Ever since Vladimir Putin decided to restore the former Soviet Union, I have admired his restraint. I’m serious. I mean thus far all he’s done is venture a little way into Georgia and, as of this moment, into a small section of Ukraine. Surely, judging by the response from Obama and the various garden gnomes heading up the nations affiliated with NATO, I see no good reason why he hasn’t taken back Poland, Hungary, Slovakia, the eastern section of Germany or all of Europe, for that matter.
Obama’s defenders like to say that it wouldn’t matter who was in the Oval Office because Putin would do whatever he likes because he’s Putin. I beg to differ. It was Obama who refused to supply Poland and the Czech Republic with promised missile defense systems because he didn’t wish to irk Russia’s dictator. It was also Obama who let Putin get away with consorting with the mullahs in Iran and Assad in Syria. And that was after decreasing our nuclear arsenal at Putin’s request. Every school kid knows all too well that if you give in to a bully even once, he’ll just keep taking your lunch money.
When Mitt Romney, during the 2012 presidential debates, identified Russia as our major geo-political foe, Obama, the N.Y. Times and Chris Matthews all ridiculed him, pretending he was Rip Van Winkle and had been asleep for 50 years. But he knew what any sentient human being who has paid attention to Russia through the years knew; namely that Russia is less a piece of geography than an evil and vicious state of mind. It’s Hannibal Lector, but without Anthony Hopkins’ soothing tones.
Hillary Clinton, who is every bit as stupid as Patty Murray and Barbara Boxer but comes across as forceful because of all that extra testosterone, made a big deal about presenting her Russian equivalent with a restart button, pretending that the Russian grizzly had turned into a pussy cat. The fact is that Russia has changed its name but has changed nothing else over the years, and it hasn’t mattered if the guy calling the shots was a czar, Joe Stalin or an unrepentant Cossack named Putin.
I suggest that in place of those silly Nobel Peace Prizes, they should be handing out Nevilles in honor of Neville Chamberlain. They would come in the form of a little furled umbrella and would be bestowed on the world’s leader who showed the greatest amount of cowardice when it came to facing down a bully. And because the bullies are dispersed in such far-flung places as Russia, Syria, Iran, Uganda, Venezuela and North Korea, just about every national leader would have a fair shot at taking home a Neville.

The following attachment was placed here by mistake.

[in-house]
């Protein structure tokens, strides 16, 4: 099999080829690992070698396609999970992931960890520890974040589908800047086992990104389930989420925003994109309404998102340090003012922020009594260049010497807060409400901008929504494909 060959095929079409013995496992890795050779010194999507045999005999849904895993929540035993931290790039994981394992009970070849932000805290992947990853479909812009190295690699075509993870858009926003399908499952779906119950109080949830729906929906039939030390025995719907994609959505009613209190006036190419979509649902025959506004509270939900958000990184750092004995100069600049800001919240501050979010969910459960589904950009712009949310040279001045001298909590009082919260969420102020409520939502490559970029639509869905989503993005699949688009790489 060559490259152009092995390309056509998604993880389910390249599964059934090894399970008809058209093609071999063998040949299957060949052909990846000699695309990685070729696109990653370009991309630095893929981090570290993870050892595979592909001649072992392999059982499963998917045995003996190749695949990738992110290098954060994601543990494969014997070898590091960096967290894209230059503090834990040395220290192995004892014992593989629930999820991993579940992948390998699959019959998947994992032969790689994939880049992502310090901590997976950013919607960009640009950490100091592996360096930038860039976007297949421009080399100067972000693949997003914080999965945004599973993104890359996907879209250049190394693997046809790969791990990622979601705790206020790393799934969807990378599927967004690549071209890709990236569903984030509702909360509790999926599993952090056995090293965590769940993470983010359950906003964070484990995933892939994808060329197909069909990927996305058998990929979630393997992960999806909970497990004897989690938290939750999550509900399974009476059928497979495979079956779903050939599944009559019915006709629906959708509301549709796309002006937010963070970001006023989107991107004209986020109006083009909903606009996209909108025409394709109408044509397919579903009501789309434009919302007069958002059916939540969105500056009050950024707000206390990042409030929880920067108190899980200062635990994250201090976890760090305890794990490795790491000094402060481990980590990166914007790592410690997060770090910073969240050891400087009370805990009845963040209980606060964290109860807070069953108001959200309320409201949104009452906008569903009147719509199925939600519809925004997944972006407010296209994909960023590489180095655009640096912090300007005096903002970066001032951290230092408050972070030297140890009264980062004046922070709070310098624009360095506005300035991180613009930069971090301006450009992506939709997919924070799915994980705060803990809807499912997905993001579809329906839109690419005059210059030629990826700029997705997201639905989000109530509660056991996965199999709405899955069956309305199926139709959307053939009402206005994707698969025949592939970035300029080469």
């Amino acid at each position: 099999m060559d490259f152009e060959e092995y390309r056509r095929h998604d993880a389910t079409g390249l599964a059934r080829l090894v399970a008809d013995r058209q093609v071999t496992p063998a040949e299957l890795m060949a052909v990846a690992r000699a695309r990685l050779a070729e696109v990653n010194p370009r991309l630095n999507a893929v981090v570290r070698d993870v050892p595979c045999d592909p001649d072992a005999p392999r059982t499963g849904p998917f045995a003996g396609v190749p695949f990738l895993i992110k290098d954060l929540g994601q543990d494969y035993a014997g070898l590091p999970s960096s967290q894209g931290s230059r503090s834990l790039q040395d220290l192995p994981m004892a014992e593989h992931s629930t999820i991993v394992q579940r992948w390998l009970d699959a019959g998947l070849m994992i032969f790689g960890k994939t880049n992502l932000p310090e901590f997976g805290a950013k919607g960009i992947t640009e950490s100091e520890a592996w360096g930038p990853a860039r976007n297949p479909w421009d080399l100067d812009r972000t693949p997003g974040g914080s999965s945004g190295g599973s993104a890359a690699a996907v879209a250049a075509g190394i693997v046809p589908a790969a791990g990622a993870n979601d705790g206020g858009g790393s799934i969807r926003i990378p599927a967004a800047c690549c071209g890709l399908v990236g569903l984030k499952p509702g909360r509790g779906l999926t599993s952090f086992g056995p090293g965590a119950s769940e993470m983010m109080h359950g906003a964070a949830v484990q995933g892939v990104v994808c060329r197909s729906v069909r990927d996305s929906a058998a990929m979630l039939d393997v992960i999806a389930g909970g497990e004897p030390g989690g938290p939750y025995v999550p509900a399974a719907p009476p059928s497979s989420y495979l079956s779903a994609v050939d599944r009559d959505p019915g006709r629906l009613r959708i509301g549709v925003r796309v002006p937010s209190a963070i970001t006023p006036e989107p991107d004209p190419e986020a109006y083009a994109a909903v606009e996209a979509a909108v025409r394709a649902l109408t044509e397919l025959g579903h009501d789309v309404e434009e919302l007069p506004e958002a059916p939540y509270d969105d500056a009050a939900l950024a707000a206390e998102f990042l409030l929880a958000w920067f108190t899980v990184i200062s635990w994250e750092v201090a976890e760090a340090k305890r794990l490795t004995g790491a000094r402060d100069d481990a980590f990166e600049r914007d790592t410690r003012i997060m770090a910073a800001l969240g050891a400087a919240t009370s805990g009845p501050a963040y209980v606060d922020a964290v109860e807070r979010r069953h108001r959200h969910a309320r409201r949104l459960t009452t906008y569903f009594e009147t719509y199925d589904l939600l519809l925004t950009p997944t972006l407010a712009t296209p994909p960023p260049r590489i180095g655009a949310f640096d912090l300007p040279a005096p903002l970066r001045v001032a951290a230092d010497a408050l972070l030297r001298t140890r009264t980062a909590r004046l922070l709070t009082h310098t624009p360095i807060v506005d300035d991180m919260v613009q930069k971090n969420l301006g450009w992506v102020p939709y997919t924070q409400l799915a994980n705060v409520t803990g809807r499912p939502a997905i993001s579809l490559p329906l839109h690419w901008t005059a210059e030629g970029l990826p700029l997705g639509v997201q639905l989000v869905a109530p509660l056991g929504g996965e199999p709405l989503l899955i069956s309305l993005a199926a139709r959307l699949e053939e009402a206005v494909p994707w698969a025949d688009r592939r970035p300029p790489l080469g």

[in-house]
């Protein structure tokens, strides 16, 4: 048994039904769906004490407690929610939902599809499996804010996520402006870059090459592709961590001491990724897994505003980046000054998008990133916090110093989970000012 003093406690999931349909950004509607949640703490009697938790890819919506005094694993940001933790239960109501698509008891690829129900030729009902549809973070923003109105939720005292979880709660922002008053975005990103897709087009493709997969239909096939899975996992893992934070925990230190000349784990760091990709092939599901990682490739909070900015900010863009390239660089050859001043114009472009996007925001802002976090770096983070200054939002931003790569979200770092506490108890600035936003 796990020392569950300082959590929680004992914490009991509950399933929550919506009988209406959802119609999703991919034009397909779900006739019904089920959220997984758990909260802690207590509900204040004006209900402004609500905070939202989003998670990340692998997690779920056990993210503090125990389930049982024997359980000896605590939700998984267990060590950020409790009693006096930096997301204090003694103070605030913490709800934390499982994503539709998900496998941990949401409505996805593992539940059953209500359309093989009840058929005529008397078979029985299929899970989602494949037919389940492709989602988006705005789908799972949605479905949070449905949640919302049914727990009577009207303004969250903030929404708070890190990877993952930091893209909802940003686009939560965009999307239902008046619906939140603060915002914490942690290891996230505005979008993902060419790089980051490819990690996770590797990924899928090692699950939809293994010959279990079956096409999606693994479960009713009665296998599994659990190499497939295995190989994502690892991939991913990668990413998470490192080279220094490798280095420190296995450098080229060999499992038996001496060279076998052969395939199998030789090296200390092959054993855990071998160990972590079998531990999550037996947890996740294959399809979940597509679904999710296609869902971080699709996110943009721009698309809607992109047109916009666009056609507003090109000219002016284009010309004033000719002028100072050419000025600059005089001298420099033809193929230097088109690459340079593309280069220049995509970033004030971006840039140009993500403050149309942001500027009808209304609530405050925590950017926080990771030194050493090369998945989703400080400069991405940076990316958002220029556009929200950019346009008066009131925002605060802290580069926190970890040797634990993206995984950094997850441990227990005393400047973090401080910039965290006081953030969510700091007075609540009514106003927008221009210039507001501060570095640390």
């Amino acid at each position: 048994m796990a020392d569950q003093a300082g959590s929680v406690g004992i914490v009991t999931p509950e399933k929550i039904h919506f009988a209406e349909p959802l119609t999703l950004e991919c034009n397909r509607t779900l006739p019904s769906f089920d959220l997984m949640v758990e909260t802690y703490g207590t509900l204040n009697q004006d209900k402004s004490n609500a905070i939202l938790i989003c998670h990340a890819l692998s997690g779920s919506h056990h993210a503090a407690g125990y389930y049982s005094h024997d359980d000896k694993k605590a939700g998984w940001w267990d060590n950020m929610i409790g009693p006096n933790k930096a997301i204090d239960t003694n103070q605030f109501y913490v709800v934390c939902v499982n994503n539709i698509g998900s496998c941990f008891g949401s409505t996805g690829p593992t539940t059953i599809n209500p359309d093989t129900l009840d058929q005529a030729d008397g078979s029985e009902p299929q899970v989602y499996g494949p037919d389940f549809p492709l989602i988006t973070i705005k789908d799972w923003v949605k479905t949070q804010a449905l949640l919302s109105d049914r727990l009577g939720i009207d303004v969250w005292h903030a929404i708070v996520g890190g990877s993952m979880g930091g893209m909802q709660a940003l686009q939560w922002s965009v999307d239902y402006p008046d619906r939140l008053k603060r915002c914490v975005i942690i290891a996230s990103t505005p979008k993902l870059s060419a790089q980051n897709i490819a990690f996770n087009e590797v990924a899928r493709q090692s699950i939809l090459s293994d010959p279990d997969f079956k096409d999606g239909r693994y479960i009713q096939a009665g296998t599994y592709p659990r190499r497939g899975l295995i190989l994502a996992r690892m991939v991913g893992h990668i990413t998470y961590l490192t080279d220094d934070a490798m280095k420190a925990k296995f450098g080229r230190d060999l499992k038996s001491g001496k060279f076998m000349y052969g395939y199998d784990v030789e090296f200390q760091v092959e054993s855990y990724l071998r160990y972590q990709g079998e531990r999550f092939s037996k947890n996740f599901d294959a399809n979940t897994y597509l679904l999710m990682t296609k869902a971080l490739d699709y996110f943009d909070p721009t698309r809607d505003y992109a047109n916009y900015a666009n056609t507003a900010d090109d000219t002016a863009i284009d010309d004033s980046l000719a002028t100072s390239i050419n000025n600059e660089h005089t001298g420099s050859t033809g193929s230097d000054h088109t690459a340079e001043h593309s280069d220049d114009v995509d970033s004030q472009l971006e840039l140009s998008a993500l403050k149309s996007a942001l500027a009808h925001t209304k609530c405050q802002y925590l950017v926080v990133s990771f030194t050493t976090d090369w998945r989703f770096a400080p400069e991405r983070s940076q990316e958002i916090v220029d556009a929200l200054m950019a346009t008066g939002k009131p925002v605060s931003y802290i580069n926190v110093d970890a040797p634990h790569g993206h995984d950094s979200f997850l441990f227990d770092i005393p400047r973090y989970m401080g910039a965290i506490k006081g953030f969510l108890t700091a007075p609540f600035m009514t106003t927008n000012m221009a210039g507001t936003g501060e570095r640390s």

The thing about Russia is that it is, with the possible exception of North Korea, the most paranoiac nation on earth. Although it has well over 200 million people and a land mass that dwarfs just about every other country on earth, it is always carrying on as if invasion is just around the corner and that it requires more and more buffers to safeguard its sovereignty. The fact is that in 200 years, it’s been invaded only twice – by Napoleon and Hitler, and neither got very far. It’s also a fact that it’s Russia that has made it a practice to invade and dominate its neighbors.
One of the many things Obama says that annoys me no end is when he makes reference to the international community and pretends, one, that it actually exists and, two, that it possesses moral authority. Until he got the house key to the White House, one could argue that whatever morality existed in the world was mainly possessed by the United States. But he has seen to it that when he said that America was no more exceptional than any other nation, he fully intended to prove it by transforming it in his own repulsive image.
When one looks at the world, it’s obvious that most nations could disappear tomorrow and the world would be the better for it. If you disagree, check out the membership roll of the United Nations. By comparison, even the freaks in the Occupy Wall Street movement, personal hygiene aside, don’t look all that bad.
Of course I could be wrong, but I’m betting that the editors at Time magazine have already begun putting together the year-end edition naming President Vladimir Putin “Person of the Year.”
But, all is not lost. Call me a cockeyed optimist, but I think the odds look awfully good that our own president will be bringing home the Neville!
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